Those processing houses know all about the super-traders. But there is nothing they can do because – in Malaysian law – they are forbidden from going to the smallholders. Unfortunately for them, most of the professional processors have struck long-term deals with the tyre makers. And if they cannot get the rubber at the farmgate, then they have to go to  open markets and pay a premium, in order to fulfill their supply contracts.

So they have to pay premium rates to get the rubber to pass on to the tyre makers. That pushes up prices and the super traders have won.

Worse, the processing houses receive second-grade rubber contaminated with soil, stones, and other material which increases the weight of the goods sold. That adds a processing step and an expense to the processors operations.

The super traders monitor the price and release enough rubber to keep the market short, but not too short and keep driving the prices higher. They can buy low and sell high. A classic winning strategy for a trader.

However, in most open markets, trading is transparent and free. In this new market, the trade is completely controlled by a few, well-coordinated individuals.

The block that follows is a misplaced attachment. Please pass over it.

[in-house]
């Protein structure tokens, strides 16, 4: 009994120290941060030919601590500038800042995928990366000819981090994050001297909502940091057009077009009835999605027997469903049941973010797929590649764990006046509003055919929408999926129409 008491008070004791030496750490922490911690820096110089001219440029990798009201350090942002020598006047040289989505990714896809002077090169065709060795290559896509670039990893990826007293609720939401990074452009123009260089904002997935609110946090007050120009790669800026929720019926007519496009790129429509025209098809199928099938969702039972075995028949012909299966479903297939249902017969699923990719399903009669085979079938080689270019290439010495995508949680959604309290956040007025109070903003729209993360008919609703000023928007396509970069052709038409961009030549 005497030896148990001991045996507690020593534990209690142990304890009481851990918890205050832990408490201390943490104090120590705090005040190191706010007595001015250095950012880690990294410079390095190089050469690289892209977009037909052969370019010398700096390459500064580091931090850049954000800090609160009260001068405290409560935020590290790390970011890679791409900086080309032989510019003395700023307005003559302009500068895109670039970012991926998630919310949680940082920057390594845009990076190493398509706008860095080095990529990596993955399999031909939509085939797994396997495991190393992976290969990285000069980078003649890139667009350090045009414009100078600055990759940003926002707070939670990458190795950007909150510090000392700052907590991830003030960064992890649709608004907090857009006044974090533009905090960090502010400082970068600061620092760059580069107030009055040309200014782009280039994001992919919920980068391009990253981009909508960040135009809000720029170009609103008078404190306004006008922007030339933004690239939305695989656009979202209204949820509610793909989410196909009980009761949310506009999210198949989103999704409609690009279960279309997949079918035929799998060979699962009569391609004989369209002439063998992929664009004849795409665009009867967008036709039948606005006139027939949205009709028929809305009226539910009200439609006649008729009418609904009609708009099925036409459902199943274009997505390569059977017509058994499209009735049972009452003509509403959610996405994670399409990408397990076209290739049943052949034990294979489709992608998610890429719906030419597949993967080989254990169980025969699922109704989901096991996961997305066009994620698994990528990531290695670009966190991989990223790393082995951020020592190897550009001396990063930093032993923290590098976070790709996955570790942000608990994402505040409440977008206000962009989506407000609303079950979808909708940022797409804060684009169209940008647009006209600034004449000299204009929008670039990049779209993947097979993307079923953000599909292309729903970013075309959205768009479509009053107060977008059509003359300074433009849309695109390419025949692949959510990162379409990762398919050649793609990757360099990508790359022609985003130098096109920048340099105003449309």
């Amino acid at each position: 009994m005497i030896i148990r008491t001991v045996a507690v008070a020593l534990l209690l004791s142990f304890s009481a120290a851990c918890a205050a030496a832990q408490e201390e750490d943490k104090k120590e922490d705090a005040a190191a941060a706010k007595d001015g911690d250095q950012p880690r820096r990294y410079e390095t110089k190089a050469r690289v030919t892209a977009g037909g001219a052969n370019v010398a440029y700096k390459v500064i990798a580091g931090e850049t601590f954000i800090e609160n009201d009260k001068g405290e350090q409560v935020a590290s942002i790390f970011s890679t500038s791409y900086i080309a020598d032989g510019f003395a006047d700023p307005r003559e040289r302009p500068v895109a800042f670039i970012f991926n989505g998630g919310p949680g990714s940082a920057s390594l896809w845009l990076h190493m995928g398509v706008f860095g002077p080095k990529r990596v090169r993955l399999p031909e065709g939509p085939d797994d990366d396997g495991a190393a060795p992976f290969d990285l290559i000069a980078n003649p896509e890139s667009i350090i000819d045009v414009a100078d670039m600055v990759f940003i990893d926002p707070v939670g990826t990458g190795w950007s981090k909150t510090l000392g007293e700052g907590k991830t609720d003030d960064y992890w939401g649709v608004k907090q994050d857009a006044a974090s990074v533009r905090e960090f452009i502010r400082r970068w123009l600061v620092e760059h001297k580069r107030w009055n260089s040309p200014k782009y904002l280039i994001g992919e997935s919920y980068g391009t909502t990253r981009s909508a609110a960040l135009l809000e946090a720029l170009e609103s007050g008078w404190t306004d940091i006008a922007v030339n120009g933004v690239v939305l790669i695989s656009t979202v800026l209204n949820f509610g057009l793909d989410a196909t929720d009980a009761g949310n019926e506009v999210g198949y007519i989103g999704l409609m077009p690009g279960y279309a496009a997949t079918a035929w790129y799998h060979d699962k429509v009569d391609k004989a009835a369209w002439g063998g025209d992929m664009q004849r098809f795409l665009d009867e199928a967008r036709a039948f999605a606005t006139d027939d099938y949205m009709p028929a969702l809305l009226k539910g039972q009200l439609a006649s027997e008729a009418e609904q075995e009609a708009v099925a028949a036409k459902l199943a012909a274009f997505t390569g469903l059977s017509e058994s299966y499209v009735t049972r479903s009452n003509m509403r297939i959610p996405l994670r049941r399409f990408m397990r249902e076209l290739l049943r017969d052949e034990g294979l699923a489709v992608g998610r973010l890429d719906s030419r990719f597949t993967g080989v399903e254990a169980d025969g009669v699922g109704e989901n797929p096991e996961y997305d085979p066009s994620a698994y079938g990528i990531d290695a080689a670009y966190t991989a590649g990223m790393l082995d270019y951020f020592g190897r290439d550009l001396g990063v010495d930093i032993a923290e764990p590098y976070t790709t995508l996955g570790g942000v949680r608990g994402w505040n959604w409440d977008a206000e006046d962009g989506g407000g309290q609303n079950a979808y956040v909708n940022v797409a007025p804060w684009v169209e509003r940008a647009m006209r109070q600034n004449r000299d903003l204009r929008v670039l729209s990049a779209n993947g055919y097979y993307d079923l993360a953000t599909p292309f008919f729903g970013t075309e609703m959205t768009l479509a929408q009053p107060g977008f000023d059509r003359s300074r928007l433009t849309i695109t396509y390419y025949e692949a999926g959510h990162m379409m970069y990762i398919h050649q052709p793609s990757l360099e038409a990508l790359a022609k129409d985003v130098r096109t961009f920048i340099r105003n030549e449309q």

Highly co-ordinated supertraders are a new phenomenon. It appears that they emerged first around the start of 2008. Few in the NR sector understood the sharp rise in prices in the first half of 2008. We, in the trade, put it down to demand and weather and other factors, In fact, it seems it was the super traders first starting to appear.

Prices collapsed in late 2008, with the western recession. But the super traders had learned how effective and profitable their strategy could be. And I think they are now manipulating the supply of rubber to global markets, affecting the global price.

I'm not sure anyone in the NR trade has a good explanation of why prices are so high. We mutter about floods and drought and El Nino and unprecedented demand from China, but in our hearts, we know these are merely contributory factors. They do not explain the impossibly high prices.